Wall Ties and Wall Tie Failure

wall-failWall ties are an essential element for the stability of a cavity wall. Wall ties anchor the weather protecting facade of a cavity wall to the main structure of a building. The wall tie system enables the static and live loads that are carried by the inner leaf to be transferred by the wall ties and shared by both walls. Typically, a cavity wall tie is bedded in a mortar bed joint as a building is being constructed. Wall tie failure can be a consequence of a construction defect; by incorrectly fitting ie galvanised rather than stainless steel, fitting with wall ties that are too short or left out all to gether. Alternatively wall tie failure may be a result of a buildings aging process, and caused through wall tie corrosion.

Over time mortar bed joints, which host the wall ties, undergo a chemical change through carbonation. The mortar becomes aggressive to mild steel wall ties and their protective coatings, reducing the life expectancy of the brick ties especially in hostile environments such as near industrial areas and coastal locations. The design life of the building is typically much longer than the tie life span and it therefore follows that at some point the wall may need replacement of its wall ties if the stability and the load sharing capacity of the wall structure are to be maintained.

Wall Tie Rust
As wall tie corrosion sets in the steel wall ties generate a build up of iron oxide (rust) layers which occupy a greater volume than that of non-corroded steel. In most cases, particularly when wire wall ties have been used, the increase in volume is accommodated within the mortar bed as the cavity wall tie erodes. In such cases there may be little sign that the outer facade is free-standing and the walls un-supported, save that the wall may appear bulged or out of plumb.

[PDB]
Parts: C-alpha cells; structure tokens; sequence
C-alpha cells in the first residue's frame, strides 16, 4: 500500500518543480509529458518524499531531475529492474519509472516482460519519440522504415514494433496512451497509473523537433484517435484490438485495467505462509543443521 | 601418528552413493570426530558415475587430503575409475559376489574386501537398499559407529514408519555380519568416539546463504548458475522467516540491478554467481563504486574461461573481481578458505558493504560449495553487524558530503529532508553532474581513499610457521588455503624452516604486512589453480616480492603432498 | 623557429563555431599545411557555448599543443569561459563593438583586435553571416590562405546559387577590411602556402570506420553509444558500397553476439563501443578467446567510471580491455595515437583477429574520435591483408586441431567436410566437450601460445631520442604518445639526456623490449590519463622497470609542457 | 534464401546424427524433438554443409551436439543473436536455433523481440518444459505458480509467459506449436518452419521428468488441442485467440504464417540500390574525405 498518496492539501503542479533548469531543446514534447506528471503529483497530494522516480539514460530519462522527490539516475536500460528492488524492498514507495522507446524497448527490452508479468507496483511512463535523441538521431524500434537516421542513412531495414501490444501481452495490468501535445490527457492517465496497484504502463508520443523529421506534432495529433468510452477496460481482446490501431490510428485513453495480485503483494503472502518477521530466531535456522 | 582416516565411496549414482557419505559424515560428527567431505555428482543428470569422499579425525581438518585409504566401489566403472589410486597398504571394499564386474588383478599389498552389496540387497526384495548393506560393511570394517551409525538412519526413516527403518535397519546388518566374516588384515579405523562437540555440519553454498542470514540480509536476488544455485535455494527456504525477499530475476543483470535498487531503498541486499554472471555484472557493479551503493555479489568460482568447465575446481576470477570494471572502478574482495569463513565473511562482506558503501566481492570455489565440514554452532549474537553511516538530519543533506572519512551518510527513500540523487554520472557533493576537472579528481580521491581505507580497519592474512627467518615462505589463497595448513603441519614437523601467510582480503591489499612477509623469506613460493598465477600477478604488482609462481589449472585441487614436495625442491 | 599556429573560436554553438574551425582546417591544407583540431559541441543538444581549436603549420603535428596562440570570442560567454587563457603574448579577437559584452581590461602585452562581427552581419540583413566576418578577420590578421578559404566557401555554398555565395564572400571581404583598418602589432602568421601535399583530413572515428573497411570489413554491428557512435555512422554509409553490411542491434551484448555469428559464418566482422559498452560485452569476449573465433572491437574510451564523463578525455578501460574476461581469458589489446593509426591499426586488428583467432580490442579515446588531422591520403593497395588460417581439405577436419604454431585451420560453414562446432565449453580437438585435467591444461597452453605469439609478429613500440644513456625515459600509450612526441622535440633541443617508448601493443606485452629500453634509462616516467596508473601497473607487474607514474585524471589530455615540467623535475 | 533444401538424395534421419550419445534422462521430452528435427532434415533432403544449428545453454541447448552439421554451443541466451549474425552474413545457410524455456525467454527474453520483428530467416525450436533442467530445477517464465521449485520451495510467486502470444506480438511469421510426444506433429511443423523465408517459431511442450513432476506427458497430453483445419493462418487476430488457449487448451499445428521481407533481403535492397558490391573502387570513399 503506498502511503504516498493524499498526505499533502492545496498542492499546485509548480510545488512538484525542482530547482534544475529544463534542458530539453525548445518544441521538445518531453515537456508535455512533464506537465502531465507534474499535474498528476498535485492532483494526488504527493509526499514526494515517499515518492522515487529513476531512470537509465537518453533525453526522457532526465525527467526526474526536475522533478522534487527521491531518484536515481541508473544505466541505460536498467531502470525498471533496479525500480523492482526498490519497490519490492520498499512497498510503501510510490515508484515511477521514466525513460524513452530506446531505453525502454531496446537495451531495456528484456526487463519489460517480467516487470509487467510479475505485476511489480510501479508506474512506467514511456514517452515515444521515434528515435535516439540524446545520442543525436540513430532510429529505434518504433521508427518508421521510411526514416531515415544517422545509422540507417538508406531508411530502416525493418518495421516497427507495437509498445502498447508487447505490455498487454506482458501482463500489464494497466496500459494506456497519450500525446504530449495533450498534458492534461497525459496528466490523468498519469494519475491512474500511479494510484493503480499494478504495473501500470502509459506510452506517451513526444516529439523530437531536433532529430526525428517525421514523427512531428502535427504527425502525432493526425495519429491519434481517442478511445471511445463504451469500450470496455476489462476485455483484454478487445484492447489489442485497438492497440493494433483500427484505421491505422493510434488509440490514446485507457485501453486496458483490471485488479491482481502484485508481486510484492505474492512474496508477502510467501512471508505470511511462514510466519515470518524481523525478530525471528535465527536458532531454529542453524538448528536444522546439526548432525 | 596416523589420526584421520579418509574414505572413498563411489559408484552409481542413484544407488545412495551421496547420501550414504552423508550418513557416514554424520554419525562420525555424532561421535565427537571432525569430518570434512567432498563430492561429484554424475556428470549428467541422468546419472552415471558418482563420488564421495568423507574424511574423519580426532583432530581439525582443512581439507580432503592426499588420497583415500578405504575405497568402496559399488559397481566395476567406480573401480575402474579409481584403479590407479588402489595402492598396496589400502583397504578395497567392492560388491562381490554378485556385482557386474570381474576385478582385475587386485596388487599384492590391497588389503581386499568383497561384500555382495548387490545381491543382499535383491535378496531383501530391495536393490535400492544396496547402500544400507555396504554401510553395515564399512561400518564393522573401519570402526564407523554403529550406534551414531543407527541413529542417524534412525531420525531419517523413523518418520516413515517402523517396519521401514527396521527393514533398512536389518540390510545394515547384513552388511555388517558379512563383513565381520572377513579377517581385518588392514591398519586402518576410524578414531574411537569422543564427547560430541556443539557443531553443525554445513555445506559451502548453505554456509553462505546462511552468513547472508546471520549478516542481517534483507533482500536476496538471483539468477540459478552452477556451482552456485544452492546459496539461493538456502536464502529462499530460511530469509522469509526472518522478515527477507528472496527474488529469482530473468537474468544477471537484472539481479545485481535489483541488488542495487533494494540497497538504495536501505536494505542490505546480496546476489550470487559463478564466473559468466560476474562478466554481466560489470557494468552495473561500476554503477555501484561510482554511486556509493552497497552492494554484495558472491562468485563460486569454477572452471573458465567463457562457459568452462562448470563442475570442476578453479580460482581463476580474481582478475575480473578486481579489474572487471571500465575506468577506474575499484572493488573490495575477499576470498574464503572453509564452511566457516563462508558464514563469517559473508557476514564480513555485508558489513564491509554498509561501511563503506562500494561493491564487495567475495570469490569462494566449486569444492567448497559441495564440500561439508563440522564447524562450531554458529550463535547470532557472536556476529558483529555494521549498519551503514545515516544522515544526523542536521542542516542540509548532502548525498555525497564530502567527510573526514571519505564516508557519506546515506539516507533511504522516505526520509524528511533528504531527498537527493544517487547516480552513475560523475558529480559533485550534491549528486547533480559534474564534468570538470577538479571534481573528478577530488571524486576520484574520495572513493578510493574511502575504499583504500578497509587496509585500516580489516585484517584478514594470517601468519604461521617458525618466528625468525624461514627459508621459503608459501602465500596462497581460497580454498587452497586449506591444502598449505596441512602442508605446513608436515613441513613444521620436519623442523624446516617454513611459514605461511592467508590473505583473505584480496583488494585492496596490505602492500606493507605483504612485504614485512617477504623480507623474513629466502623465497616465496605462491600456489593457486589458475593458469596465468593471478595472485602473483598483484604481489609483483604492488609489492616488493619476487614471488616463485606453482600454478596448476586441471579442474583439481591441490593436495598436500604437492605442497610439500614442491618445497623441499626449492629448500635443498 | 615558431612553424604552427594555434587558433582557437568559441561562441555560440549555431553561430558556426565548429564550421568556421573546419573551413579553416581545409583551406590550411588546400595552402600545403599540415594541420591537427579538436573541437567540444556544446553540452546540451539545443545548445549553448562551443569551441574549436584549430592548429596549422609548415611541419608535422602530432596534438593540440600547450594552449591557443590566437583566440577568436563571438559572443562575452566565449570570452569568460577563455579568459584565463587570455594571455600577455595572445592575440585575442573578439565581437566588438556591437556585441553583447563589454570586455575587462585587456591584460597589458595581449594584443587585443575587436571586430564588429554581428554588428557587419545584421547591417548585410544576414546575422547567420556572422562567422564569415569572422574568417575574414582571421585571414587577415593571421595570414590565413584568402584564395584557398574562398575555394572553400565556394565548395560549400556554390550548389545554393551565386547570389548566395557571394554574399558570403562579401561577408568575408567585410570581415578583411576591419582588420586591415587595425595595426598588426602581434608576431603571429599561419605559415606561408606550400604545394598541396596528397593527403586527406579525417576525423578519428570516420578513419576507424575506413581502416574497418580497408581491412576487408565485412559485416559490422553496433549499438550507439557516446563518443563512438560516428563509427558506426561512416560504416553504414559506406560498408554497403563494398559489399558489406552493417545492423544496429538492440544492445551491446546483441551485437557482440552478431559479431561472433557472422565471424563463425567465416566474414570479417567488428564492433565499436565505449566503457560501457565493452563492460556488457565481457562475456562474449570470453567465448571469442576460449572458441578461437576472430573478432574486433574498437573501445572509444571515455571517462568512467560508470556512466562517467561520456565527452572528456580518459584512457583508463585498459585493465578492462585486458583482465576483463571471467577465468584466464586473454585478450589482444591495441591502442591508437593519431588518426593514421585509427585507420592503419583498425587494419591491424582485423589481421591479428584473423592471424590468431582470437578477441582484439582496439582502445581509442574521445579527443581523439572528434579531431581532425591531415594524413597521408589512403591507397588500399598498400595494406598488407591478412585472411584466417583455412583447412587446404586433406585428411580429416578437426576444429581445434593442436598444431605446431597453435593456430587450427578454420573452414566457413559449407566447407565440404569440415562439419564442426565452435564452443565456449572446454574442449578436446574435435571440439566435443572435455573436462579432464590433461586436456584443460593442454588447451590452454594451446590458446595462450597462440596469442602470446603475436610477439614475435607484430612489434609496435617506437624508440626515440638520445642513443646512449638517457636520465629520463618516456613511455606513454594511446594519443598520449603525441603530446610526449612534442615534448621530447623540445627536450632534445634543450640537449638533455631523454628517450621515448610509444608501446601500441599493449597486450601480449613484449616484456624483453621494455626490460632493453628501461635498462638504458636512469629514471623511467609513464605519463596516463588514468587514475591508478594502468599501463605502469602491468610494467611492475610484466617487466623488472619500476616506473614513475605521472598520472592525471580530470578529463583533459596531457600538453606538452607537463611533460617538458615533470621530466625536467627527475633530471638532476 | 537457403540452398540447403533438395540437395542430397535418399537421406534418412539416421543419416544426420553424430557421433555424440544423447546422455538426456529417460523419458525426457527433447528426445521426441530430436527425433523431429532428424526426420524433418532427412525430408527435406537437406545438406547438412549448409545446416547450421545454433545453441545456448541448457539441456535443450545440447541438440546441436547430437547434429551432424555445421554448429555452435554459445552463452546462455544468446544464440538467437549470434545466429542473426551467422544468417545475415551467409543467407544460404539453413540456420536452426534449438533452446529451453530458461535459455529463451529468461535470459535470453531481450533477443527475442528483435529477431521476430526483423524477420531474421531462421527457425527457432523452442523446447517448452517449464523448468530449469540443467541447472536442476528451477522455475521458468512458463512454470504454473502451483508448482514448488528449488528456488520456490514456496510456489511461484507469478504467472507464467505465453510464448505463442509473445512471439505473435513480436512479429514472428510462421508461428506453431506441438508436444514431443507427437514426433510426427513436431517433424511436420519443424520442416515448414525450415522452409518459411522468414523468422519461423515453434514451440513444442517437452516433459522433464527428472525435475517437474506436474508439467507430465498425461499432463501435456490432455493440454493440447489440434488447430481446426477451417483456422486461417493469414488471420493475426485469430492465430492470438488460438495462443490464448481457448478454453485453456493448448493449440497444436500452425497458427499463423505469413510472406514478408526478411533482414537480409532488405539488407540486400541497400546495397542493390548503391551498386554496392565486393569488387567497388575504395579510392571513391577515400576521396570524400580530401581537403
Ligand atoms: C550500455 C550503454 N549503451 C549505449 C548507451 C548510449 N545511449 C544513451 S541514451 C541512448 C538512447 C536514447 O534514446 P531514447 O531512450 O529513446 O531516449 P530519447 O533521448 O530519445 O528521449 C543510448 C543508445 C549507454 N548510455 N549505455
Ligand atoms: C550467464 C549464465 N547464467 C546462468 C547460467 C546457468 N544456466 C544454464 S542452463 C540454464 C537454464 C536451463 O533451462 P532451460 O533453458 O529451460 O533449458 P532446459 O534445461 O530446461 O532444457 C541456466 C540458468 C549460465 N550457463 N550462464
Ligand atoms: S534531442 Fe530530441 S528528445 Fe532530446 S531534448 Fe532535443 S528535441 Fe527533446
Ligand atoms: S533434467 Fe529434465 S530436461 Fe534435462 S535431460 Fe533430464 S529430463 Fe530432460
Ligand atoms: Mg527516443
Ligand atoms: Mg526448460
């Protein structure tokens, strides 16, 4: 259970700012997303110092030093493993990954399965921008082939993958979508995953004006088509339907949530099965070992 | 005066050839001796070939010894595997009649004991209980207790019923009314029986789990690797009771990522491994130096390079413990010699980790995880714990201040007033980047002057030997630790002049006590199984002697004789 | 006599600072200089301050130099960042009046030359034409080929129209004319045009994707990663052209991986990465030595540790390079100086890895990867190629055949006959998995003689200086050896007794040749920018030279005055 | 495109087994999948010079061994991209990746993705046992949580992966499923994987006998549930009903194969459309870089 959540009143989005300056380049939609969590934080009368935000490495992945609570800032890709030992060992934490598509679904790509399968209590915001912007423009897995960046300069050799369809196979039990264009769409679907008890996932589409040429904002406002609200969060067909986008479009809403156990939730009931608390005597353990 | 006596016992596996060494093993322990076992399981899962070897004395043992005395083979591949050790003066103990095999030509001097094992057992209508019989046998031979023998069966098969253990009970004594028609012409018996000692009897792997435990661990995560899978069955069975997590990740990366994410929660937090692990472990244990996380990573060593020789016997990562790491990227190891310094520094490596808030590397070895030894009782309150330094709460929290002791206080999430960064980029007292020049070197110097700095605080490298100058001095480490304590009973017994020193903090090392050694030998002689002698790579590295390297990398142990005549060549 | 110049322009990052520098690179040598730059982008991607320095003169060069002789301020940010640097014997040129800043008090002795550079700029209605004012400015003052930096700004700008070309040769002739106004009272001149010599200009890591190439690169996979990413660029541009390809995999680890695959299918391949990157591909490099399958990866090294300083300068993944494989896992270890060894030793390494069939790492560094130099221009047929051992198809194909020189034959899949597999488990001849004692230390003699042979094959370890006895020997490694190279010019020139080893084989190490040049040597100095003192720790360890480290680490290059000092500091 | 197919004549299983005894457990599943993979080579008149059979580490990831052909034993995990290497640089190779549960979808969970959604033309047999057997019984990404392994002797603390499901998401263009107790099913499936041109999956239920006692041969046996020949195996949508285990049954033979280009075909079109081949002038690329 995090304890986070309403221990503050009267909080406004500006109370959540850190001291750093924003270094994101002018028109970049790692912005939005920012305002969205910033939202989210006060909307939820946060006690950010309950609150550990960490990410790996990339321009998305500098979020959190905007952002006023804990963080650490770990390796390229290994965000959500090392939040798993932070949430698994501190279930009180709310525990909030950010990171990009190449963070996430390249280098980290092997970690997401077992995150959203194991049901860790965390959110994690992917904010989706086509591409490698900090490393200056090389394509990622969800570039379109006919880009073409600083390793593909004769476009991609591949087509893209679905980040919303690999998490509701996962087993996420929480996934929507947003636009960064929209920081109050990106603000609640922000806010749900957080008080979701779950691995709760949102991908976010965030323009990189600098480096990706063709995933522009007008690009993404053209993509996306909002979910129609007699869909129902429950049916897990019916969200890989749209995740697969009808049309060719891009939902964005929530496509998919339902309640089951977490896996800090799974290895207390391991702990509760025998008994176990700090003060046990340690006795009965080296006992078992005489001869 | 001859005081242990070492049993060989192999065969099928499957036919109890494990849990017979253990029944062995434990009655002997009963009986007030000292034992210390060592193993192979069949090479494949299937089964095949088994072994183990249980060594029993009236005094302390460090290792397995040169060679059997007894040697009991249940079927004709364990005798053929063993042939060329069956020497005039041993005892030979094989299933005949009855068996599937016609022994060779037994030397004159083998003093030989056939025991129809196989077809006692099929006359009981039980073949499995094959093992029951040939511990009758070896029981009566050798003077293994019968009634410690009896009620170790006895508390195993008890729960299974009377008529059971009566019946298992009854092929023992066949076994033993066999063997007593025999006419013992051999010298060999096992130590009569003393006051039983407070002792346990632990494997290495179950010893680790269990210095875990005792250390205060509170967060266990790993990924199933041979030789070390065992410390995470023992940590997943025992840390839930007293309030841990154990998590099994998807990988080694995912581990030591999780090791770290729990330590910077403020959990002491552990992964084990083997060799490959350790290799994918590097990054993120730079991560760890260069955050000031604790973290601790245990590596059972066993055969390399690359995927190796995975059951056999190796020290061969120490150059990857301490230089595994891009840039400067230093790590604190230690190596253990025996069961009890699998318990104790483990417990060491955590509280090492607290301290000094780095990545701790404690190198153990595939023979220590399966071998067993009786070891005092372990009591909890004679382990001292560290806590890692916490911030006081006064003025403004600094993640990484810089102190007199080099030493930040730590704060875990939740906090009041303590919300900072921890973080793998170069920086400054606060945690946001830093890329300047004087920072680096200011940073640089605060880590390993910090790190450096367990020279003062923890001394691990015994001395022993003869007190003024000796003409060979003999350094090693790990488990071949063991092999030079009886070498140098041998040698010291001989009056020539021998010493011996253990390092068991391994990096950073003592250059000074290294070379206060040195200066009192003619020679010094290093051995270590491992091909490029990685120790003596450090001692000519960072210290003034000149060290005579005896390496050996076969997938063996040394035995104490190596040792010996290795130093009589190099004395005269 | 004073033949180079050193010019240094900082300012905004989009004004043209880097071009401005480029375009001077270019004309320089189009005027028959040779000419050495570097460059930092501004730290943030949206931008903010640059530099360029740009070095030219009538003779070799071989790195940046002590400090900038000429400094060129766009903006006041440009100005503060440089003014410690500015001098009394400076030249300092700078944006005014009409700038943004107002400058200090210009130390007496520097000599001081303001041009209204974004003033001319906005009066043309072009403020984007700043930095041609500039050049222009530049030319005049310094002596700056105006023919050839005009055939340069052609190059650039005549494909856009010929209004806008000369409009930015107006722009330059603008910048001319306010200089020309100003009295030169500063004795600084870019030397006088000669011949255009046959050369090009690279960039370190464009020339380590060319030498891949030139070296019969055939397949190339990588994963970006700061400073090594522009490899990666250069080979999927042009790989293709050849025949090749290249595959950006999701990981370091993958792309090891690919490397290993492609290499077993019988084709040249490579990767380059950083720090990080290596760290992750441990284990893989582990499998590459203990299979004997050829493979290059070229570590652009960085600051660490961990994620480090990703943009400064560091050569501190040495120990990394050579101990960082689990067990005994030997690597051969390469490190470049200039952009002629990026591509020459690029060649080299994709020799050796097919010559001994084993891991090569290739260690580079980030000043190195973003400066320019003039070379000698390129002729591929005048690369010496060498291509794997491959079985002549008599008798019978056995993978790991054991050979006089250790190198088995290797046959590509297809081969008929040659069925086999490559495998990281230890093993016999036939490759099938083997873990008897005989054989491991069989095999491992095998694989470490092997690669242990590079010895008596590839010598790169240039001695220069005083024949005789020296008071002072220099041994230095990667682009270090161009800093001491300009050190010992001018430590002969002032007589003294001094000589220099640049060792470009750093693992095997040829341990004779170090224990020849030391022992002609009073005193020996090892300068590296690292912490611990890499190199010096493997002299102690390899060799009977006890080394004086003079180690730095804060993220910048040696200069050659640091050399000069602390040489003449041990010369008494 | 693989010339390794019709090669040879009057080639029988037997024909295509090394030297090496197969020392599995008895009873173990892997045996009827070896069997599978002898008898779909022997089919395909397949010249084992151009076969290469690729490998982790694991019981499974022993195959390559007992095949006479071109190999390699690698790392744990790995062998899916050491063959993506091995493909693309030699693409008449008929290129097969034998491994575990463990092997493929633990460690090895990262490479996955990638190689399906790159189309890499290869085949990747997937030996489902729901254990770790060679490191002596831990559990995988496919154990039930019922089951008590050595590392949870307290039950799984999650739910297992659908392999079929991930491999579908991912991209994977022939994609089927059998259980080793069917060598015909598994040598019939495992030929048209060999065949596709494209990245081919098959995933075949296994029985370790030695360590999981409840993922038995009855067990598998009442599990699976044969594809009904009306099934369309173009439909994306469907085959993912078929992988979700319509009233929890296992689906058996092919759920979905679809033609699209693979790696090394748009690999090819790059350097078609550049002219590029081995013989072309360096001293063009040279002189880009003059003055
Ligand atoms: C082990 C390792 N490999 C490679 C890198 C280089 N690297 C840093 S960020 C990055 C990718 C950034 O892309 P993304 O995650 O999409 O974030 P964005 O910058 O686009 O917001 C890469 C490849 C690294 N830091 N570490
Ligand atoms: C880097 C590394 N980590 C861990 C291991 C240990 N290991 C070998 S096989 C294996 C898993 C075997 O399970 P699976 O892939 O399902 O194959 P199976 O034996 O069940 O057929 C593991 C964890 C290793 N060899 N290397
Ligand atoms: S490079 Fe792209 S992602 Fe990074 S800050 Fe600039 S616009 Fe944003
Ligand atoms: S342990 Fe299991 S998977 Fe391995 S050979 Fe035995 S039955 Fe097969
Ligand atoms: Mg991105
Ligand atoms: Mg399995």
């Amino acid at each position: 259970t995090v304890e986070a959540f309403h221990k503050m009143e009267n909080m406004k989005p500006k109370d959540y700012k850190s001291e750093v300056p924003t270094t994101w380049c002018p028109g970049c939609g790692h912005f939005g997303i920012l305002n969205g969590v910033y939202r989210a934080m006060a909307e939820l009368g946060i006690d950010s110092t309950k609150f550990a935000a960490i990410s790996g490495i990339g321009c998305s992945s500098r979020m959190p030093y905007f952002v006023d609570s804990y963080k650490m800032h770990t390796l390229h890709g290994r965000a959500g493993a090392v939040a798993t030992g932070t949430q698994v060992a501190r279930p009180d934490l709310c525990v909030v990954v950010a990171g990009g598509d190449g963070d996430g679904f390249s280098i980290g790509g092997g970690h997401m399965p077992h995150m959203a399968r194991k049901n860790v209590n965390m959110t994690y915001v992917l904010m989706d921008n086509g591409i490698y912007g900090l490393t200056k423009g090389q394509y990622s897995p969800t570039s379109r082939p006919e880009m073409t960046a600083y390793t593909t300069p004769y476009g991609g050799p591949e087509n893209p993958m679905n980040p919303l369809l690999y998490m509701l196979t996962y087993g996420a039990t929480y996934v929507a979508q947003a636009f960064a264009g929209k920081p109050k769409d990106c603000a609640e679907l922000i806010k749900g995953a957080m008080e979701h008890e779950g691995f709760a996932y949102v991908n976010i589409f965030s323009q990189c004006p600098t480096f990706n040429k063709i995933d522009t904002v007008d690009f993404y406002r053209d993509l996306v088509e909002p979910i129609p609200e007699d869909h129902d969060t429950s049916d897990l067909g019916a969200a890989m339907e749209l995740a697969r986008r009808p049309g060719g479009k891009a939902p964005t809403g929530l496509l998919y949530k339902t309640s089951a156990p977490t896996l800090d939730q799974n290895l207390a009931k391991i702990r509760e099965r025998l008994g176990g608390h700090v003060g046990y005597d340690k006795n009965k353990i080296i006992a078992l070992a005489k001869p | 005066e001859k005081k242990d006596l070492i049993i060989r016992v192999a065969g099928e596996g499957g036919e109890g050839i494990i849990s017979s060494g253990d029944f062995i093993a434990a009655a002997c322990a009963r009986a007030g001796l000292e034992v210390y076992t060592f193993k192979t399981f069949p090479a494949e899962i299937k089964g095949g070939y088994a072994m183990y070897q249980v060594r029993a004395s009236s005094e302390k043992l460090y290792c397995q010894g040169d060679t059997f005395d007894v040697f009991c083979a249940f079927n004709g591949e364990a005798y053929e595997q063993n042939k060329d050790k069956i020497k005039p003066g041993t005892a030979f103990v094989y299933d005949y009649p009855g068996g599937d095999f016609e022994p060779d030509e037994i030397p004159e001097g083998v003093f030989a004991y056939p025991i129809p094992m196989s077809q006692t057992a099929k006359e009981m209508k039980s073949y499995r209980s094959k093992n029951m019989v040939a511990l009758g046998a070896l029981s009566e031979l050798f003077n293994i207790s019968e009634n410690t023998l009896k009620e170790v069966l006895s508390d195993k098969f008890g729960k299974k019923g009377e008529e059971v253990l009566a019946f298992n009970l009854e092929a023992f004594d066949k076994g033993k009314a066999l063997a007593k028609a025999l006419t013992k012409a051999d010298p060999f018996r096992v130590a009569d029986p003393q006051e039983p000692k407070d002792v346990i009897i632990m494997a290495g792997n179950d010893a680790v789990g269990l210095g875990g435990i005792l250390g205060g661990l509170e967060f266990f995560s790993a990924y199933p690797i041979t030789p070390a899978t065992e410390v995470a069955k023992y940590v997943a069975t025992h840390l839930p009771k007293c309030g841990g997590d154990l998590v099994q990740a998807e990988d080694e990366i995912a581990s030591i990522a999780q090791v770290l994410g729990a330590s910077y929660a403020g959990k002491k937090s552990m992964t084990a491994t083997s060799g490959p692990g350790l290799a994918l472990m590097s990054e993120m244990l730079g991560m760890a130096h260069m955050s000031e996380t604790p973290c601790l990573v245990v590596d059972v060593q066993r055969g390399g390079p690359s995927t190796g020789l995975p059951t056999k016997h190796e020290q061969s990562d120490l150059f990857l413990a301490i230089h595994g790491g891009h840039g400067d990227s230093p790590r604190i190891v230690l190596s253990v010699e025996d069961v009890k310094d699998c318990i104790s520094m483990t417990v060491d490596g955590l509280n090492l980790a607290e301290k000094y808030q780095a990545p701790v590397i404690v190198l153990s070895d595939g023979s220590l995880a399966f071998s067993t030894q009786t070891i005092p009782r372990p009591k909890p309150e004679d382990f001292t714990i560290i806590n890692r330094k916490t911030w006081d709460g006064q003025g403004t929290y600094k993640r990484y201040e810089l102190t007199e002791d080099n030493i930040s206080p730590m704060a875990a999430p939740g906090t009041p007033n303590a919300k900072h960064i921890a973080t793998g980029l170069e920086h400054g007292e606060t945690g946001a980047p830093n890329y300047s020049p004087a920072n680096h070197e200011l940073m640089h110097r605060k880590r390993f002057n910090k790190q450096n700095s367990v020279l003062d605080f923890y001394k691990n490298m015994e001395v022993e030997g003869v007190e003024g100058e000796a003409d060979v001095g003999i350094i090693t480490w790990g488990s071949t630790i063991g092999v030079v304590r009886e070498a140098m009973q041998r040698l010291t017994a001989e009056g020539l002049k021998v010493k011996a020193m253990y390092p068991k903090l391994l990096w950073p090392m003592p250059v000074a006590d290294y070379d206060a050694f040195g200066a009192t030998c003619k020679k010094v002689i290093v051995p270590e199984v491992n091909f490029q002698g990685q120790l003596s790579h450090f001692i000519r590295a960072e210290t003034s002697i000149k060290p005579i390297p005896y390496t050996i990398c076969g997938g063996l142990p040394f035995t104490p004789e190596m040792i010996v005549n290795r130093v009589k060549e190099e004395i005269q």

In other cases, particularly where sheet steel or vertical twist wall ties have been used in less forgiving mortars, the iron oxide build up may have the effect of lifting the masonry above wall tie positions. If expansion is widespread and present along a row of corroding wall ties, a tell-tale pattern of horizontal cracks may be produced.

Wall Tie CollapseIn brick veneer construction, ties are used to pass all the lateral out-of-plane loads and forces (such as from wind) to the structural backing. In cavity brick construction ties either pass the lateral out-of-plane loads and forces to the stronger leaf or share them between the leaves.

Type A ties are those that have no specific seismic design characteristics. It is difficult to find brick ties other than Type A in Australia. Ties are available in heavy, medium and light duty in galvanised steel, stainless steel and plastic. Stainless steel ties are used in situations requiring exposure grade materials or very long life. Galvanised steel ties are those most commonly used. Matrix resilient wall ties satify both structural and acoustic BCA requirements.


  • Selection of cavity wall ties. The user is to determine that the correct tie is selected to comply with structural requirements and to comply with all relevant building regulations and codes.